The WRPS noted an increase in criminal activity and violence in Southern Ontario related to drug trafficking, gang activity and the use of illegal firearms , which are contributing factors to the escalating crime rates in Waterloo Region.

“Because individuals involved in criminal activity do not necessarily respect geographical boundaries, we are seeing an increase in violent and non-violent crime in Waterloo Region,” Dietrich said. “Much of our data show that many criminals involved in illegal drug trafficking and violent crime aren’t from our community. Often, our investigations find the tentacles of crime go back to the Greater Toronto Area.”

The WRPS as well as other police services across Ontario are working to combat these complex issues.

“The Waterloo Regional Police Service continues to work in close coordination with other police services across Ontario to focus and collaborate our strategies related to drug trafficking, weapons, human trafficking and gang/organized crime to help protect our community.”

There are several steps students can take to protect themselves, including being aware of their surroundings, traveling in groups, staying in well-lit areas, meeting in public spaces with cameras present, keeping valuable devices hidden/locked away, keeping personal information secure, locking their doors and drinking responsibly.

The opioid crisis is another contributing factor to rising crime rates in the area, impacting road safety and leading to an increased number of fatal overdoses, with 47 this year to date.

Many students in Waterloo Region may be new to the area and unfamiliar with their surroundings. Services such as Project Safe Semester are put in place to promote the safety of the students.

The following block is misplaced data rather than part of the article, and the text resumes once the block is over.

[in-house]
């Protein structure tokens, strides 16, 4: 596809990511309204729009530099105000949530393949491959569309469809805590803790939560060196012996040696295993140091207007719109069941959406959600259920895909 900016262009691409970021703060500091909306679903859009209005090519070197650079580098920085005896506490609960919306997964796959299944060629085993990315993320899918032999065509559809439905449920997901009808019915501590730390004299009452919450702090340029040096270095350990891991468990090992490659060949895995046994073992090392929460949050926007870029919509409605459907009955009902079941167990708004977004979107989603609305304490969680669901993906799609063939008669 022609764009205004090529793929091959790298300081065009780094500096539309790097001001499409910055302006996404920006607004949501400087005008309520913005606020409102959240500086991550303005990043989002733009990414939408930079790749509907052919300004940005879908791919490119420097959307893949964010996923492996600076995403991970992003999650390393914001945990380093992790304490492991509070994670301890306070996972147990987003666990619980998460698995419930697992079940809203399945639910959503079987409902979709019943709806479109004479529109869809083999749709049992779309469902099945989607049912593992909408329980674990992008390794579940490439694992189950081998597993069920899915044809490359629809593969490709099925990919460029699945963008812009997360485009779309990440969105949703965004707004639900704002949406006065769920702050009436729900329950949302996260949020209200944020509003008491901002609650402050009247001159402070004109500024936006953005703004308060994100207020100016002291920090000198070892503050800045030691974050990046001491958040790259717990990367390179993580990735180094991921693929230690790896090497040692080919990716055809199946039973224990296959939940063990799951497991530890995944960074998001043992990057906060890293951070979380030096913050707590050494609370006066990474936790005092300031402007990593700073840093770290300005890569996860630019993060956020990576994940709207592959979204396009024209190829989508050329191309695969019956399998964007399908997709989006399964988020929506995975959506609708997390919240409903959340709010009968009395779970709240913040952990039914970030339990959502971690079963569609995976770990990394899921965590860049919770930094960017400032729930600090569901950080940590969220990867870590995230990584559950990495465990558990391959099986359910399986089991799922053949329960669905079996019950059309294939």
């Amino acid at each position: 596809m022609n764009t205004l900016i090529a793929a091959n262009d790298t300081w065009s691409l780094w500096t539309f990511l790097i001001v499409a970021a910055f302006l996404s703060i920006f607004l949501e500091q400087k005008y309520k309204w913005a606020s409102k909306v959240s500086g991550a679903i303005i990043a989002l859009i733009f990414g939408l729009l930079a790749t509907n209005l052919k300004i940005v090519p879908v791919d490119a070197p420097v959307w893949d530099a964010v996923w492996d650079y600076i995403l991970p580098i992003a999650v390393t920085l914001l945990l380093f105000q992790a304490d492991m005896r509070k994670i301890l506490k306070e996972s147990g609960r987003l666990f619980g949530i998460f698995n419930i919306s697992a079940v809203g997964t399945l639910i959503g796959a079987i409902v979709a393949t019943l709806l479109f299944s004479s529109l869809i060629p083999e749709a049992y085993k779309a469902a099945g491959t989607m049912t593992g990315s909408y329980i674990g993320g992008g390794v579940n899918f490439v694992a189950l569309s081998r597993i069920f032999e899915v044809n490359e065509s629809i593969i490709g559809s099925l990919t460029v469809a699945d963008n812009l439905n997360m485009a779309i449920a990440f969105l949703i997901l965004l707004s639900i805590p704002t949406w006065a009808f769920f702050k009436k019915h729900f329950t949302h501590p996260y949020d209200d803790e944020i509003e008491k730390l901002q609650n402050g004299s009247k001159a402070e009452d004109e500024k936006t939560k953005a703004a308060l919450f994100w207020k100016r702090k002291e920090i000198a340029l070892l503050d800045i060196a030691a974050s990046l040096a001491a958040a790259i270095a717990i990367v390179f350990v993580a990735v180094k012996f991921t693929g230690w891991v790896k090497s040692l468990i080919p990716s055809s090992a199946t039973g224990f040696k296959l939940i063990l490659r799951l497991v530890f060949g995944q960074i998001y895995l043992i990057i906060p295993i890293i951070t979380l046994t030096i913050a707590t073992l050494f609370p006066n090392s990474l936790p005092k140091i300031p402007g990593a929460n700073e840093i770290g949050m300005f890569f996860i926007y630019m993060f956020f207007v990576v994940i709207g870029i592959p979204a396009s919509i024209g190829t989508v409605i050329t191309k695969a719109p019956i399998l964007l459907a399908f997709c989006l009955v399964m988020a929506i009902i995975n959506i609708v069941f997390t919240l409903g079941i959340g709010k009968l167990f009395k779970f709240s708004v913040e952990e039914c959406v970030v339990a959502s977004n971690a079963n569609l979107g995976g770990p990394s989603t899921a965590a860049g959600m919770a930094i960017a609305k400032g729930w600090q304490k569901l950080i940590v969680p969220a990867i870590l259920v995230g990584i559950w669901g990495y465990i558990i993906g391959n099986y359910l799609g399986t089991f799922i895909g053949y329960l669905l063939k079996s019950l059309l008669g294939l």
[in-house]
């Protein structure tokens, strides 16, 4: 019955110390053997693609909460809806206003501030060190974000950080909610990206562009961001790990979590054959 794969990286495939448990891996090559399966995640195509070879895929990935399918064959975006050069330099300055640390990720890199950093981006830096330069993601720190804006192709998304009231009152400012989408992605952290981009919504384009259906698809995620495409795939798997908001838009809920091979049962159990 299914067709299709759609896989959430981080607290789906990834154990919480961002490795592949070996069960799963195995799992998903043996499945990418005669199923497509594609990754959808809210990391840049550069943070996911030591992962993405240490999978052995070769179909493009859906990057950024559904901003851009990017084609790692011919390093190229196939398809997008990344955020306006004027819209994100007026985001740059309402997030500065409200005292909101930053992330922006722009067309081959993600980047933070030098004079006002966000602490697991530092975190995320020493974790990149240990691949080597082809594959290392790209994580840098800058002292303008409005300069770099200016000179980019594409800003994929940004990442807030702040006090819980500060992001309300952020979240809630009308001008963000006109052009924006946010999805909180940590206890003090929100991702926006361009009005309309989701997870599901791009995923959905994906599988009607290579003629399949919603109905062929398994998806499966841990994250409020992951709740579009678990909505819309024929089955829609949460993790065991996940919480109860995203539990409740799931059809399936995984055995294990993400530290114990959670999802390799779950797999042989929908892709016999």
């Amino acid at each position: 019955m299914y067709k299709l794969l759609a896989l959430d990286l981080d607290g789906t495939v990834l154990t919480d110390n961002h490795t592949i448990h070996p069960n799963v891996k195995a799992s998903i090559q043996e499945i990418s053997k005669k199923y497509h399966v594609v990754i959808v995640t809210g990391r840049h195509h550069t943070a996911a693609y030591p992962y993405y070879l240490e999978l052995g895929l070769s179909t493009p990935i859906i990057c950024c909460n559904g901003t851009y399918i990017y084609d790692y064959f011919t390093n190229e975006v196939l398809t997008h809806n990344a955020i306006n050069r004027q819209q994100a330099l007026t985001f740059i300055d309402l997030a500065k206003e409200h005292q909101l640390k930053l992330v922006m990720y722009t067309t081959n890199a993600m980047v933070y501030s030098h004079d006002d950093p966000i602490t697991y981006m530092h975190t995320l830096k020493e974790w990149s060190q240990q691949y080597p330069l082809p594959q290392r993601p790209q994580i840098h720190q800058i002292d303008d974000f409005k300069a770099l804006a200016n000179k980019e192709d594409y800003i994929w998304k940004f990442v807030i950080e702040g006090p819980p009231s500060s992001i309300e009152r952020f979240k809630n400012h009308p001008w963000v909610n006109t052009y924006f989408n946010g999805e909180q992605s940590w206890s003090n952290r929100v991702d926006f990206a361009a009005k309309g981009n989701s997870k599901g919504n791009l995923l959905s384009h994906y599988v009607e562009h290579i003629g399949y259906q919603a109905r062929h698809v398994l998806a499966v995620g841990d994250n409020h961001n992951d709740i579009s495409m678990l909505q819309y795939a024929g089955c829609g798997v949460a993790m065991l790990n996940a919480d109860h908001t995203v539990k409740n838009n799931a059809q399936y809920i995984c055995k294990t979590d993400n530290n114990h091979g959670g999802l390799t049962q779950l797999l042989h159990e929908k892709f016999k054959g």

“The campaign is done in collaboration with Wilfrid Laurier University and the University of Waterloo campus police, Conestoga College, City of Waterloo By-law and the Waterloo Fire Department to ensure the safety and security of all community members,” said Dietrich.

There are several steps students can take to protect themselves, including being aware of their surroundings, traveling in groups, staying in well-lit areas, meeting in public spaces with cameras present, keeping valuable devices hidden/locked away, keeping personal information secure, locking their doors and drinking responsibly.

Students are encouraged to report any suspicious activity or crime they witness, by contacting the WRPS or reporting anonymously through Crime Stoppers.

“When it comes to crime, the community plays a big role. If students are noticing suspicious activity or individuals on their campus or near their apartment, they are encouraged to call police immediately. The same goes for all residents, visitors and people who work in Waterloo Region,” Said Dietrich.

“Overall, the Region of Waterloo is a safe community and the Waterloo Regional Police Service is committed to strengthening public safety and quality of life by working in partnership with the community in crime prevention and law enforcement.”